vacancies advertise contact news tip The Vault
facebook rss twitter

Amazon capitulates further on e-book pricing

by Scott Bicheno on 1 April 2010, 14:21

Tags: Amazon (NASDAQ:AMZN)

Quick Link: HEXUS.net/qaxqo

Add to My Vault: x

Facing the inevitable

E-tail giant Amazon, which also makes the Kindle e-reader, has renegotiated two more deals with book publishers to echo the ‘agency pricing' deal Apple has been offering publishers for its iPad, according to the WSJ.

When first confronted with this shifting of the goalposts brought about by the iPad - which will go on sale this weekend - Amazon responded petulantly. Confronted by a demand from Macmillan to shift to the agency model - where the publisher rather than the retailer gets to set the price - Amazon temporarily delisted Macmillan books from its site.

"We want you to know that ultimately, however, we will have to capitulate and accept Macmillan's terms because Macmillan has a monopoly over their own titles, and we will want to offer them to you even at prices we believe are needlessly high for e-books," said Amazon in a blog post at the time.

With the iPad about to launch, this capitulation has gathered pace, and now Simon & Schuster and Harper Collins (which shares an owner with the WSJ) are to adopt the agency model on Amazon. HarperCollins chief exec Brian Murray told the WSJ that the deal followed a month of negotiation with Amazon.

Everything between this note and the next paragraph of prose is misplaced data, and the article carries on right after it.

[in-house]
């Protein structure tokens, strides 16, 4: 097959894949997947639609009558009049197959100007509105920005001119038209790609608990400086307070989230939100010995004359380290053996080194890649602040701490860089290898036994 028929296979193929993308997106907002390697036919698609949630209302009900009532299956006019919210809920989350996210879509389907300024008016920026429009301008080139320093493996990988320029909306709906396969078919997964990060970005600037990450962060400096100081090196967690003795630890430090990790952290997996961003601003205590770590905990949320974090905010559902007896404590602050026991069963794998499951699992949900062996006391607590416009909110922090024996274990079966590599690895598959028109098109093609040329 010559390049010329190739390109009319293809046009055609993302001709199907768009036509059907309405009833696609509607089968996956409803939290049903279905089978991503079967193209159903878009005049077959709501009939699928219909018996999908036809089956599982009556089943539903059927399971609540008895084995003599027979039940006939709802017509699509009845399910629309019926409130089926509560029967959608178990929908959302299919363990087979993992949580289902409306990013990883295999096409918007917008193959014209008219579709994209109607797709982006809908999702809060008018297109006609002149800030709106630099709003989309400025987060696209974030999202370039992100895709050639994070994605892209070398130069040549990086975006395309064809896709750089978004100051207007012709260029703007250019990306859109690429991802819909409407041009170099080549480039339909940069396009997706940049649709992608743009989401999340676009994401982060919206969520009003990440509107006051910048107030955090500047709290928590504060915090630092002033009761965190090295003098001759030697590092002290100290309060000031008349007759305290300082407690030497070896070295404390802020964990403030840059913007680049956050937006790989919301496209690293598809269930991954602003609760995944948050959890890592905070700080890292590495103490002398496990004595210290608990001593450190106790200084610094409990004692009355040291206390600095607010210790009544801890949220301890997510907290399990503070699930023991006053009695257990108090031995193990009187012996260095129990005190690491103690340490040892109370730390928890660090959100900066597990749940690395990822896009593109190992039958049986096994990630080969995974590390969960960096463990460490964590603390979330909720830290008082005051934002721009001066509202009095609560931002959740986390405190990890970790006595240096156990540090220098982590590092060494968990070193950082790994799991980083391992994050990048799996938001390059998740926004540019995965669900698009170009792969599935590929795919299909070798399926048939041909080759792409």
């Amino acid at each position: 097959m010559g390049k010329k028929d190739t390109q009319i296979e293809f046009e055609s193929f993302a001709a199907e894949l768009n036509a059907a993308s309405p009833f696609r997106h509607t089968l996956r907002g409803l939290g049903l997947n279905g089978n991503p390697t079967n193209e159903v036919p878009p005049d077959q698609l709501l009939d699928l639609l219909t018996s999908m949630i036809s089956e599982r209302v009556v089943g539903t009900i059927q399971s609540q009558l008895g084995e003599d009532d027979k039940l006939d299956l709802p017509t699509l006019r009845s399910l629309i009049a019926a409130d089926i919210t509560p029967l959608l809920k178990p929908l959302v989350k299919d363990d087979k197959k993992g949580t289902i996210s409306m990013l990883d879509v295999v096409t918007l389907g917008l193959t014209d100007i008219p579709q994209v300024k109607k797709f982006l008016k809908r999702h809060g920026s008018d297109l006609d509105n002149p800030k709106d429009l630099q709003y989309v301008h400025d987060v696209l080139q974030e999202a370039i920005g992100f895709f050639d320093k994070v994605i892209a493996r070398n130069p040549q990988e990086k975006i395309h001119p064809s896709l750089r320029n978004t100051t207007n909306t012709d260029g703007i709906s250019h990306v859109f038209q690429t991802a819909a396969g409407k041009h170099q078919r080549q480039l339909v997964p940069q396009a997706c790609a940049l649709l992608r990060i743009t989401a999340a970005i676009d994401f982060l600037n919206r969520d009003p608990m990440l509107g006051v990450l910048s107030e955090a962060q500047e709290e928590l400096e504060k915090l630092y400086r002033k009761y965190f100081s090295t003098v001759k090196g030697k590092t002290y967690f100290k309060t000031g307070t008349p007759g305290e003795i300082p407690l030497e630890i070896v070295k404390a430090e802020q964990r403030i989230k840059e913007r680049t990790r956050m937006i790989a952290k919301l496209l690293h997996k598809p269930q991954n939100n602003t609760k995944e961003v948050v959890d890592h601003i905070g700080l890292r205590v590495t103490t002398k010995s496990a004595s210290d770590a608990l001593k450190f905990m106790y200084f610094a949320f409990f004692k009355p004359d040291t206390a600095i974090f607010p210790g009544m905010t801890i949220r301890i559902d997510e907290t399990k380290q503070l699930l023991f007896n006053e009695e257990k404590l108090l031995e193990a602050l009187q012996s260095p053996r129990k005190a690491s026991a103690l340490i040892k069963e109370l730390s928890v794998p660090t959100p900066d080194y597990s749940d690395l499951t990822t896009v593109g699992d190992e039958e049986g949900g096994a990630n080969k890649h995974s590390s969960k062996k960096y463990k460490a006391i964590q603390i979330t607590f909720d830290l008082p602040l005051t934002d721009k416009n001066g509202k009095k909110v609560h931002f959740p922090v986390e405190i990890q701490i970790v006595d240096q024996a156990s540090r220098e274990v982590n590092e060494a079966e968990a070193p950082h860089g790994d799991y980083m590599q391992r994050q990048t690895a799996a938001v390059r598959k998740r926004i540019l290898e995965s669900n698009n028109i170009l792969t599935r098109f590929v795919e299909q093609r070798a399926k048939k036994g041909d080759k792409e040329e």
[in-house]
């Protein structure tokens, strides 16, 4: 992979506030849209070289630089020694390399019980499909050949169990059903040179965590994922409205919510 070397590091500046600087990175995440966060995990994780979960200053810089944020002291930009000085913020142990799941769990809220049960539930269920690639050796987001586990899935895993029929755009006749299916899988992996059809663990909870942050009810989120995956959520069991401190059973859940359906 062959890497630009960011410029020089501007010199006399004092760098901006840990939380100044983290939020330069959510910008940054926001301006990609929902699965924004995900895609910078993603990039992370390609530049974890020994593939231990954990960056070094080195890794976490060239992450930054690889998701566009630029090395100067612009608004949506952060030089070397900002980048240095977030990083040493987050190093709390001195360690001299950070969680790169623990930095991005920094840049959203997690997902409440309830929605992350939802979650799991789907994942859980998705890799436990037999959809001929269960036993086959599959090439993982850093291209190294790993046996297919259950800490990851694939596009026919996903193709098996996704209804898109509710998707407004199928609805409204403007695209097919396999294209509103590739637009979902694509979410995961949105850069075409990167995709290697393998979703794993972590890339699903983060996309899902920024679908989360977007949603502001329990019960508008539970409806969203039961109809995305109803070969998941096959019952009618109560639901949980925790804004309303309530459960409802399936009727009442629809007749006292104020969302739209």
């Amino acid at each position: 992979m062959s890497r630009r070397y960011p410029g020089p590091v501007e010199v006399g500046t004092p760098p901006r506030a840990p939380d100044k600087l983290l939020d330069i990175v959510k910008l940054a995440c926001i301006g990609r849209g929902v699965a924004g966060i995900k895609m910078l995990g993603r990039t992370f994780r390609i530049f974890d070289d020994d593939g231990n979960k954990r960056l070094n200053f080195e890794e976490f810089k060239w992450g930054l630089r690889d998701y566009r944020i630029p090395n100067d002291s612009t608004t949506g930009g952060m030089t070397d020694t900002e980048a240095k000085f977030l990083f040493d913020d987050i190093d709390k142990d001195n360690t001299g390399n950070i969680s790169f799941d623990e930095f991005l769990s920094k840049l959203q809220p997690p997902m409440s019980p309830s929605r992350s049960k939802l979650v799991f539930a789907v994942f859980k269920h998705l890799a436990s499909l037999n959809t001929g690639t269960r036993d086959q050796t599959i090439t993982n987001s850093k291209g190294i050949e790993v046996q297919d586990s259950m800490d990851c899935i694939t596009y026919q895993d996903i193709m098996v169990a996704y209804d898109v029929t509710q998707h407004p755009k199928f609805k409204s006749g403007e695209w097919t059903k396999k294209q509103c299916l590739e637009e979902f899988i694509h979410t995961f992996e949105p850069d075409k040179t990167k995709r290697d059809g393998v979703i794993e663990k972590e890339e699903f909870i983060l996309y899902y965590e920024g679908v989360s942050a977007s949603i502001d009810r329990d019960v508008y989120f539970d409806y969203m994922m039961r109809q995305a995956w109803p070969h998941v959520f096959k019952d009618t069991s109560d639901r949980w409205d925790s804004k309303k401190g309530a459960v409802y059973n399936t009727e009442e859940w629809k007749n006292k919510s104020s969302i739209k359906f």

Despite it being backlit, initial reviews about the reading experience on the iPad have been favourable. It's not yet clear whether the iPad will shake-up the publishing market in the way the iPad did music and the iPhone smartphones, but at the very least it's forcing the incumbents to adapt their business practices.

 



HEXUS Forums :: 4 Comments

Login with Forum Account

Don't have an account? Register today!
I think this is a joke to be honest. Its because of publishers like Macmillan that ebooks havent particularly taken off. I mean why should I pay the exact same price for an ebook (or sometimes more) than what it would cost for an actual physical book?

It should be considerably cheaper because they do not have to pay the costs of printing the book etc.

Until their prices reflect this I wont be bothering with eBooks whatsoever.
neonplanet40
I think this is a joke to be honest. Its because of publishers like Macmillan that ebooks havent particularly taken off. I mean why should I pay the exact same price for an ebook (or sometimes more) than what it would cost for an actual physical book?

It should be considerably cheaper because they do not have to pay the costs of printing the book etc.

Until their prices reflect this I wont be bothering with eBooks whatsoever.
Ditto.

I also won't be buying an e-book reader until this problem is resolved, and won't be buying an i-Pad unless prices drop a LOT, because I simply don't see the appeal. I can't see how i-Pad is competition for e-book readers either, at least, not for me.
Agreed on the silly pricing, ebook prices need to come down, not go up as they are currently doing.

Kindle may be good for reading novels on its eink display,
but amazon/sony etc really should produce a colour version even if LCD based.

Or just produce a PC app to use on our netbooks with doesn't suck (the PC kindle app doesn't even scroll or allow different colours).

Magazine publishers do not like the idea of kindle as much as they do a full colour ipad.
Have to agree with the other posters on this. For me another disadvantage of an e-book reader is that when I've finished it, I cannot sell/pass it on to others who may appreciate it.

This, and the same prices as tree based book prices, is why I won't be getting one for the foreseeable future.